Review: ‘Smile’ misses mark for horror, is successful thriller


Courtesy of The Scotsman

“Smile” released on Sept. 30 and has generated a multitude of different reactions from thriller fans. TRL’s Addy McCaffity assesses the film’s strengths and shortcomings.

Creepy people with smiles across their faces have been sitting at home plate during Major League Baseball games as part of a creative advertising campaign for the new horror movie “Smile.” 

“Smile” released on Sept. 30 and has generated a multitude of different reactions from thriller fans.

The movie follows Dr. Rose Cotter (Sosie Bacon) as she works in a psychiatric ward. However, something has taken over many patients, and she witnesses a traumatic death. This begins to follow her as patients will smile before their life is taken. If people witness it, they are doomed to die within the next couple of days. 

If I am being honest, the plot before I watched it sounded a lot like “Bird Box,” Sandra Bullock’s Netflix horror film that was released a few years ago. Yes, the film wasn’t based on something that usually brings happiness in day-to-day life, but the idea of not being able to look around without possibly dying is eerily similar. “Smile” brings just enough changes to make this plot feel familiar and yet brand new. The psychological games that it plays with the audience even once they leave the theater are unlike many other films.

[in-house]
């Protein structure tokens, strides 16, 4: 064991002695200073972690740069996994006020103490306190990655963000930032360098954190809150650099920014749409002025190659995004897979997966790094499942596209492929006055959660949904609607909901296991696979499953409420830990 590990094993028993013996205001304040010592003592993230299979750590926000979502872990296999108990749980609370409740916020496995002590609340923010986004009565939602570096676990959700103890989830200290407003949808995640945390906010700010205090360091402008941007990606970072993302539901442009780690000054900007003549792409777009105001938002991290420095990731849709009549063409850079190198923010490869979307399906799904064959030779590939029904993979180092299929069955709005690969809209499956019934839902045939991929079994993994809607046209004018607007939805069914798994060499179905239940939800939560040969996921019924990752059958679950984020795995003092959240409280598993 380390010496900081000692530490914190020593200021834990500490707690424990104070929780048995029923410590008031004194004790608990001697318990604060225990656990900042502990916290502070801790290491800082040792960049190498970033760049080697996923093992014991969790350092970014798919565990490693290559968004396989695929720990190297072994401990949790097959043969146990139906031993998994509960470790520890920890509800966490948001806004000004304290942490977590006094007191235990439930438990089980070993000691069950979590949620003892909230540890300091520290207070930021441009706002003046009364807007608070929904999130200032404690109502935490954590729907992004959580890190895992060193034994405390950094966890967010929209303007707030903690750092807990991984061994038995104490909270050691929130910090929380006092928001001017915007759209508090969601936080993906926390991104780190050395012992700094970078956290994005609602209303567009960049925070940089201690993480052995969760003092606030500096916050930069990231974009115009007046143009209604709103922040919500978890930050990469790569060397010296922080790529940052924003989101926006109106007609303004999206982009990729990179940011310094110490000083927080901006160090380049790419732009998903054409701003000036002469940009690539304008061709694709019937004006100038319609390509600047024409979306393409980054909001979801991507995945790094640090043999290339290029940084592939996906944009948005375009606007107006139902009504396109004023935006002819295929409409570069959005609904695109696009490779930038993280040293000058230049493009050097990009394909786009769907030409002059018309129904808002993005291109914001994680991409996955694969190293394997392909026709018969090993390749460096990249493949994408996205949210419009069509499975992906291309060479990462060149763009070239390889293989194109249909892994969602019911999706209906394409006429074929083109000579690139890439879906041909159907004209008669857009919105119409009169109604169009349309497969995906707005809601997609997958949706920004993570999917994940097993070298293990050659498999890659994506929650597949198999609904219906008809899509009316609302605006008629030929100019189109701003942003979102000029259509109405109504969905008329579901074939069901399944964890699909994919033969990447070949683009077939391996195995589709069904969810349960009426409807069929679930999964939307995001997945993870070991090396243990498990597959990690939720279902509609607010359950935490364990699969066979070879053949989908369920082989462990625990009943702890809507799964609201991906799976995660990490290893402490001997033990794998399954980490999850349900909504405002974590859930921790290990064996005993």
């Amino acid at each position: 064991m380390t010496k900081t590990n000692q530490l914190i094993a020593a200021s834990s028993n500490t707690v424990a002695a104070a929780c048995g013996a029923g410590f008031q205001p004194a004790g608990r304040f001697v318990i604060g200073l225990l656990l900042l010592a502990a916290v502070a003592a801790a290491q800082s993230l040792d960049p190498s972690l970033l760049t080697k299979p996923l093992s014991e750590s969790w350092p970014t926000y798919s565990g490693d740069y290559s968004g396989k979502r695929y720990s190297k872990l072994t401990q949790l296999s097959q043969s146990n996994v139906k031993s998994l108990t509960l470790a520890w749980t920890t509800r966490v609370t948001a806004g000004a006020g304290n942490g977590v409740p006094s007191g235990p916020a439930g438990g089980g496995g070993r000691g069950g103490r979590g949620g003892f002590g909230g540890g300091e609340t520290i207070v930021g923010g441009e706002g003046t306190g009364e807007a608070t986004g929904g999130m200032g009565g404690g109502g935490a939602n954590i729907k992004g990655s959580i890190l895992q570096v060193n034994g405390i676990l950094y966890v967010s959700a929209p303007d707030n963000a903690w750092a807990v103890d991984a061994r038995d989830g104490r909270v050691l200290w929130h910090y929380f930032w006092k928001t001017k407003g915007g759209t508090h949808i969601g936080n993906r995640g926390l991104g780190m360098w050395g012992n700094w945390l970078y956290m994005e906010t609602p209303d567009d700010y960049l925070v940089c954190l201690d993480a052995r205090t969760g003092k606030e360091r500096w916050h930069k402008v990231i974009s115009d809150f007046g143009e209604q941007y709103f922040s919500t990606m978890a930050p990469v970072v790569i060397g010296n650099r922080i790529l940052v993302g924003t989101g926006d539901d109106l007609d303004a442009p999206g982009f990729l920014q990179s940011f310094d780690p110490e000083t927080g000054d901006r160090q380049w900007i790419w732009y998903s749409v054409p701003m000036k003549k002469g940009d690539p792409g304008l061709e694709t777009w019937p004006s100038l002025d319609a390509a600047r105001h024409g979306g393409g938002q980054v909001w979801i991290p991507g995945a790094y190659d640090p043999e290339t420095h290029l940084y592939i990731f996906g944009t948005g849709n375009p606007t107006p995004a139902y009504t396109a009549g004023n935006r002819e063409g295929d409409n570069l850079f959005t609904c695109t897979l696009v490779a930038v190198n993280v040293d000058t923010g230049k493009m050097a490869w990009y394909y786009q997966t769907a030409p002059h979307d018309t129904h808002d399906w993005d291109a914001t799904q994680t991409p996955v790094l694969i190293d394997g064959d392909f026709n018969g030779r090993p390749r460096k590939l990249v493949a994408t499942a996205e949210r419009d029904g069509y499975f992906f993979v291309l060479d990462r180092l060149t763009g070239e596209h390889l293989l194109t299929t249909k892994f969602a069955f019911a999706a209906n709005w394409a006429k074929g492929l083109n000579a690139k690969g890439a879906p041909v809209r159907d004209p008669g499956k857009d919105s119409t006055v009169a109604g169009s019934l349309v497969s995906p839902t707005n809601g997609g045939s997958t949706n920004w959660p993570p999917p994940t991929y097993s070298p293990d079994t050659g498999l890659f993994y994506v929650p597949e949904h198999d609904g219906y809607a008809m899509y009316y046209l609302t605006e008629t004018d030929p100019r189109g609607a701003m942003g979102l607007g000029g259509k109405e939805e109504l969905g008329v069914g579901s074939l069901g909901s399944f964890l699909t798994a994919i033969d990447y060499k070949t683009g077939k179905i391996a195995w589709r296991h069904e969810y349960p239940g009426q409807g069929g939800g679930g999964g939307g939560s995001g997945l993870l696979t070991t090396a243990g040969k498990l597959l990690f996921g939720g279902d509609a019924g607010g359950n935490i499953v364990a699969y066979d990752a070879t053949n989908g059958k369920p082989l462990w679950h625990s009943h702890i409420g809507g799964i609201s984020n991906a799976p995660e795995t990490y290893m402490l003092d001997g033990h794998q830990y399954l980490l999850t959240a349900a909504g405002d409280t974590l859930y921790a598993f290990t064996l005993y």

One bad thing about the movie is that many of the major jump scares can be found in the trailer. This makes it slightly less exciting as a viewer as the point of seeing a movie like this is to feel the adrenaline that comes with these scares. They honestly could have chosen to only release the initial trailer that just shows the first patient to have caught the disease, and I believe many people would have still been drawn to see it and left with little disappointment. 

Additionally, if the movie would have ended before the final sequence it would have been much more satisfying. I understand that in a way it is set up for the possibility of a second movie, but writers can always find a way to produce a sequel. They didn’t need to leave the movie on the note that they did. 

The advertising for this movie has been very successful, and the box office numbers even improved after the first weekend. Hiring actors to be on screen at a widely televised event to continue the eerie feeling the film wants to create is something that not many other movies could pull off, but the “Smile” team does it perfectly. 

Overall, “Smile” is a great movie for horror movie fans, but I would not recommend it to those that don’t like gore and psychological thrillers. 

Rating: B